The Long Fingers of Claude Debussy
In the early 1960s an album called “The First Family” appeared, comedy bits making fun of the Kennedy White House. Vaughan Meader played JFK. It was the hottest record in the country for a while. (After Kennedy’s assassination, Lenny Bruce’s first words onstage were, “Vaughan Meader is screwed.”) Anyway, one cut from it satirizes the TV tour that Jackie Kennedy gave of art works in the White House. On the album she goes from painting to painting saying, “Well, there’s this one….and this one…..and this great big one here…..and this little teeny one down here….” I’m reminded of that as I sit here about to broach the subject of Debussy’s influence on Bix Beiderbecke. The young man from Davenport, Iowa is fiercely remembered as a great jazz cornetist of the 1920s, but less so for his amazing (and stranger) piano compositions which began with things like the whole-tone scale and got more complicated from there. Others have delved into the technical aspects of this influence. All I can do is point and say, “There’s the link! You can hear it!” But what a thing it is to hear:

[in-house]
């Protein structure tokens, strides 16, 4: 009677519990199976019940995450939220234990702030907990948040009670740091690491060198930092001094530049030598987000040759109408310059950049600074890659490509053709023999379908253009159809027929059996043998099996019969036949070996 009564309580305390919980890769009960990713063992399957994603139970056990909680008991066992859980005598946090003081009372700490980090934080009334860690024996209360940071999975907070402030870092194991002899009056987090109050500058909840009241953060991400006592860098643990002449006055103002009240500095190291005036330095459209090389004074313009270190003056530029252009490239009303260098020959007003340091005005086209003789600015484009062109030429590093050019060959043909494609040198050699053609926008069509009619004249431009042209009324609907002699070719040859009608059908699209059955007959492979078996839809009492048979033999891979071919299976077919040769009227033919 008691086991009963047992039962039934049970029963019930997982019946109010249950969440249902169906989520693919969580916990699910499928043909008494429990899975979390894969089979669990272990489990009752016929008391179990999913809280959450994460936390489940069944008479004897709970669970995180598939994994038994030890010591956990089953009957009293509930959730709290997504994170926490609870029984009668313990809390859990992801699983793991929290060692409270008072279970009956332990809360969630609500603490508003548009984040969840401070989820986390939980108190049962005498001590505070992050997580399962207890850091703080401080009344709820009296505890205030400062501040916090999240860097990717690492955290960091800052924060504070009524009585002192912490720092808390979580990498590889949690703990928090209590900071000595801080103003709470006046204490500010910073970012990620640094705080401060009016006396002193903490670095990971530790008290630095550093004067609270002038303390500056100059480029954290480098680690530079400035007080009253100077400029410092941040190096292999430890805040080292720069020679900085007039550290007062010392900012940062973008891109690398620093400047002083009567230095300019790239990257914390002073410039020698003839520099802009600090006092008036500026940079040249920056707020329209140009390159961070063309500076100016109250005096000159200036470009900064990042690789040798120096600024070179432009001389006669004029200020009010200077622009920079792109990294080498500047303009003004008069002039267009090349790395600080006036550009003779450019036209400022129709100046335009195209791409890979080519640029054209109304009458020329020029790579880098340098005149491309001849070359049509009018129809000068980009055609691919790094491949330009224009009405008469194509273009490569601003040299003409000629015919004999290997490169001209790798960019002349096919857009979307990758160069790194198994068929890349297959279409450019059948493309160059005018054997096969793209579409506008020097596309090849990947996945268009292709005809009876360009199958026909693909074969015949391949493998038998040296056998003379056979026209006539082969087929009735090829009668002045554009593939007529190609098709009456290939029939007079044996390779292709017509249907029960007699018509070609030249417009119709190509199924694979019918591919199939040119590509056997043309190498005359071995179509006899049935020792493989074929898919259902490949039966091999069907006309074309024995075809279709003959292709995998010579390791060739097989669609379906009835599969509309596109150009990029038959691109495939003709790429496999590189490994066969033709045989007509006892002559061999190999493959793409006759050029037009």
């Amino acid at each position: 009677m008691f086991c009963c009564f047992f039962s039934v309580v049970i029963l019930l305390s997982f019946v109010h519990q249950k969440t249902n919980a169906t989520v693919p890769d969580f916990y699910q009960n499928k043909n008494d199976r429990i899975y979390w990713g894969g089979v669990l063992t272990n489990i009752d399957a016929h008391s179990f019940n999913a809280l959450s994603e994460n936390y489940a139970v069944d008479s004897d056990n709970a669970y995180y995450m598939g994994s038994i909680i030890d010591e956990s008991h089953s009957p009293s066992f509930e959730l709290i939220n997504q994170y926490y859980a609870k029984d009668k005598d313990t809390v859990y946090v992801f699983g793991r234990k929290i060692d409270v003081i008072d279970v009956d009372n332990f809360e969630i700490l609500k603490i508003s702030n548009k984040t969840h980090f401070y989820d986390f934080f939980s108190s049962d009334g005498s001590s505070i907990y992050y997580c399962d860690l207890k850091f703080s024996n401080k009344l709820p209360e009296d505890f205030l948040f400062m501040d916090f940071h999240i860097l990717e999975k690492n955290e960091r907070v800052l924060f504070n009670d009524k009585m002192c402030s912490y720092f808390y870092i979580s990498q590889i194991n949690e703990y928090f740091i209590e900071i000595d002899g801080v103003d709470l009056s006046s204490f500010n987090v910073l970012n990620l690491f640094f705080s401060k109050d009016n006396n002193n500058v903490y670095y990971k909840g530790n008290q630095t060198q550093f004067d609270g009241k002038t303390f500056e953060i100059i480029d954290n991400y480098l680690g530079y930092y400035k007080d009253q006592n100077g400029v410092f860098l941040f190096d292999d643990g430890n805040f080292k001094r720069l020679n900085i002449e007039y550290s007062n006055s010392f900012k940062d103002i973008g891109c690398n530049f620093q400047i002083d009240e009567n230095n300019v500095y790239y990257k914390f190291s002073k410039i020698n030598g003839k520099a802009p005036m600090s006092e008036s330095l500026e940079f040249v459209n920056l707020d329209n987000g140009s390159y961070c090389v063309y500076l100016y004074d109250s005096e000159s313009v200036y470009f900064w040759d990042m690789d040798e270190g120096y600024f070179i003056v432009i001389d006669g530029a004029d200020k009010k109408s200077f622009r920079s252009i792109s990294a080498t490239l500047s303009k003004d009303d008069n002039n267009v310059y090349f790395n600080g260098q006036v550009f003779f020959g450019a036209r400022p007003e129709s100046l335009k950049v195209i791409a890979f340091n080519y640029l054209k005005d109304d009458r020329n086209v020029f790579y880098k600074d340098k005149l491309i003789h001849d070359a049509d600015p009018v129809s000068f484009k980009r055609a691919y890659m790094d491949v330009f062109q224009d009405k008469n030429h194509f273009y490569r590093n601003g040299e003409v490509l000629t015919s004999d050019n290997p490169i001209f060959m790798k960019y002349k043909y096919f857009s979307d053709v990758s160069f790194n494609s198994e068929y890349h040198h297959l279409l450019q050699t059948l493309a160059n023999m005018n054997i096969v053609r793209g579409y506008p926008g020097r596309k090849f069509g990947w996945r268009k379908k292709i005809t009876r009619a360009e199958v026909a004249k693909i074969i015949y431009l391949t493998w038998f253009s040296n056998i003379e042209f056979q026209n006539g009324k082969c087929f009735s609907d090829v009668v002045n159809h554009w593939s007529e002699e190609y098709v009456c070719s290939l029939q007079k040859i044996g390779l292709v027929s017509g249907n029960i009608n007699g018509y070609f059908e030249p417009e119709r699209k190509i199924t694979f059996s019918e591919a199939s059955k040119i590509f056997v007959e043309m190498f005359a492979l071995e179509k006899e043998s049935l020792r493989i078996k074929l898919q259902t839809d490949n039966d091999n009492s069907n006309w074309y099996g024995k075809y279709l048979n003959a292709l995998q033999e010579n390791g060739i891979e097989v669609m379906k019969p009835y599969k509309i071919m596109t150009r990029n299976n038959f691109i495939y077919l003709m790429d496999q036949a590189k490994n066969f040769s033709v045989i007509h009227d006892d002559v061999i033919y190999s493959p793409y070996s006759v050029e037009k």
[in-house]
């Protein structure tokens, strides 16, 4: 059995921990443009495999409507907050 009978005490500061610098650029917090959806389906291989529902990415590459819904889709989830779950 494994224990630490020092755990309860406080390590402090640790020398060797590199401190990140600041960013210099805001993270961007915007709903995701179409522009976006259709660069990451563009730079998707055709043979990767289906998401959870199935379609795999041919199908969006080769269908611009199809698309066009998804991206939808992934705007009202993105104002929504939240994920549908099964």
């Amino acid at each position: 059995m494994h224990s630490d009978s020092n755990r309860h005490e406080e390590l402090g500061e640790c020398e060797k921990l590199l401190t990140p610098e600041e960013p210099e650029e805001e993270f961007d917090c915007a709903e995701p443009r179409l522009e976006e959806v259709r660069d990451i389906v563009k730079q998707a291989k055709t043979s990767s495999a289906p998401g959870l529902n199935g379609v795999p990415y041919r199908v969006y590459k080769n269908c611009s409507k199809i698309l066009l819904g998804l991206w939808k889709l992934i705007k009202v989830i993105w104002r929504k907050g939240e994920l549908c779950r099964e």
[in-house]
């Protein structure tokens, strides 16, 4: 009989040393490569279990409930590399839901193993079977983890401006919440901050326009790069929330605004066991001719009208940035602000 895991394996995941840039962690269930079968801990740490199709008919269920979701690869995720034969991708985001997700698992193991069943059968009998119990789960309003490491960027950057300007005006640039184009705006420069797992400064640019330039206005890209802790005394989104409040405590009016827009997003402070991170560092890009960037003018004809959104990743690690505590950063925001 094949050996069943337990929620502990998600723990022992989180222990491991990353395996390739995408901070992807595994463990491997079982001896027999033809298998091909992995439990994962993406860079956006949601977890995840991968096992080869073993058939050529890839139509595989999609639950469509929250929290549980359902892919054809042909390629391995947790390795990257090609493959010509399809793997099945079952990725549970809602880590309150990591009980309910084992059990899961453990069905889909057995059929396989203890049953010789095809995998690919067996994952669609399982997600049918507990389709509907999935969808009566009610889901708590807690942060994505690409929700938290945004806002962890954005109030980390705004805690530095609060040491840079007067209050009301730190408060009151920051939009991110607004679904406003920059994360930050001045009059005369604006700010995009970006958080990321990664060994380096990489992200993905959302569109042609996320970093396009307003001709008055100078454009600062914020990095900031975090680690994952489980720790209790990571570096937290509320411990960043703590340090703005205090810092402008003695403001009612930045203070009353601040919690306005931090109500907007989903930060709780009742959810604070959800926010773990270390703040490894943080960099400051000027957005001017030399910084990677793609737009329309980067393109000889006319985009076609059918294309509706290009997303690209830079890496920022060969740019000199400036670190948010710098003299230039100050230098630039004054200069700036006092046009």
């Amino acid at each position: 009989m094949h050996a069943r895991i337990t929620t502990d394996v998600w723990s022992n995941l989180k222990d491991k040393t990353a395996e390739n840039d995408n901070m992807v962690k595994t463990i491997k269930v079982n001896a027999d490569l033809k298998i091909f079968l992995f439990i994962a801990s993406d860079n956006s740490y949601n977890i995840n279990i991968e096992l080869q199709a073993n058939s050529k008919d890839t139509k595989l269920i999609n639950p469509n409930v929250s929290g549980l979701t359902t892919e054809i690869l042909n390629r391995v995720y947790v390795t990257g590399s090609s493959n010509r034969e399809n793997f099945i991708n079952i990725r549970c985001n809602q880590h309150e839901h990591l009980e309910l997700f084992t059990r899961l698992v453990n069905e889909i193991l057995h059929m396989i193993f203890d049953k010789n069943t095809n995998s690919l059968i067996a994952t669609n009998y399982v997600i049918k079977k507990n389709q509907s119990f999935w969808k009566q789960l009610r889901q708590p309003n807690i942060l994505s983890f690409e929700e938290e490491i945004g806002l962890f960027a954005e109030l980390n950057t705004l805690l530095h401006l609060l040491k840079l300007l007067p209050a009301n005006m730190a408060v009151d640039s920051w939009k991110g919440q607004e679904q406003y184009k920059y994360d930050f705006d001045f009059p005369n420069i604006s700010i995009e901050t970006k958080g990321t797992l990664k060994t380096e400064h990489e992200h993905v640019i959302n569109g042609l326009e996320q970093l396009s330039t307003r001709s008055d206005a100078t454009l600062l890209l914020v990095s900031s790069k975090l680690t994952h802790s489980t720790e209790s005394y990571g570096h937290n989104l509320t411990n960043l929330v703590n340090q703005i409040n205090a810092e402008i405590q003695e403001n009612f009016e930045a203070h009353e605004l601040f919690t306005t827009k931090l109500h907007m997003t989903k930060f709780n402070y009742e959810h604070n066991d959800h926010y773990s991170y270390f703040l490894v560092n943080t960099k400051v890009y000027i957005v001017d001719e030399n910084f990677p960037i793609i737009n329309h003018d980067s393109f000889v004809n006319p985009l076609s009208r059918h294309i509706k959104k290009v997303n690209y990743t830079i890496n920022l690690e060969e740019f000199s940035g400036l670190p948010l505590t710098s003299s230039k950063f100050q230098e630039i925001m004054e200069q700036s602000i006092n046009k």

Voiles by Debussy (from Preludes, 1910)
“Voiles” was inspired by the famous “scarf dances” of Loie Fuller….
….though probably not one as fast as this:
Loie Fuller Dancing With Big Scarves, 1896
Actually Loie Fuller is sometimes erroneously credited with performances by Papinta, The Flame Dancer:
Scarf Dance Wrongly Attributed to Fuller
But that’s neither nor there. My point is, Compare “Voiles” with this:
In a Mist by Bix Beiderbecke (1927)
Not all of his contemporaries fell back in awe. In his memoirs clarinetist Mezz Mezzrow wrote: “Bix was already reaching out beyond the frontiers of jazz into some strange musical jungle where he hoped to find Christ-knows-what….Over and over he would play the peculiar ‘modern’ music that was like a signpost to him showing him where he thought he had to go. These musical tangents, leading to a dozen different detours, were all scrambled up with the jazz in Bix’s head, and that mess led him finally to compose “In a Mist.”
For the record, Bix left behind three other such messes, less famous, in the same vein. They too are wonderful:
Unlike “In a Mist,” these recordings are not by Bix himself because he didn’t live long enough to make them.
Jazz critic Gary Giddins mentions the Debussy-Bix connection in his afterword to Dorothy Baker’s jazz novel from the 50s, Young Man With a Horn. Pick it up and blow out of Squaresville.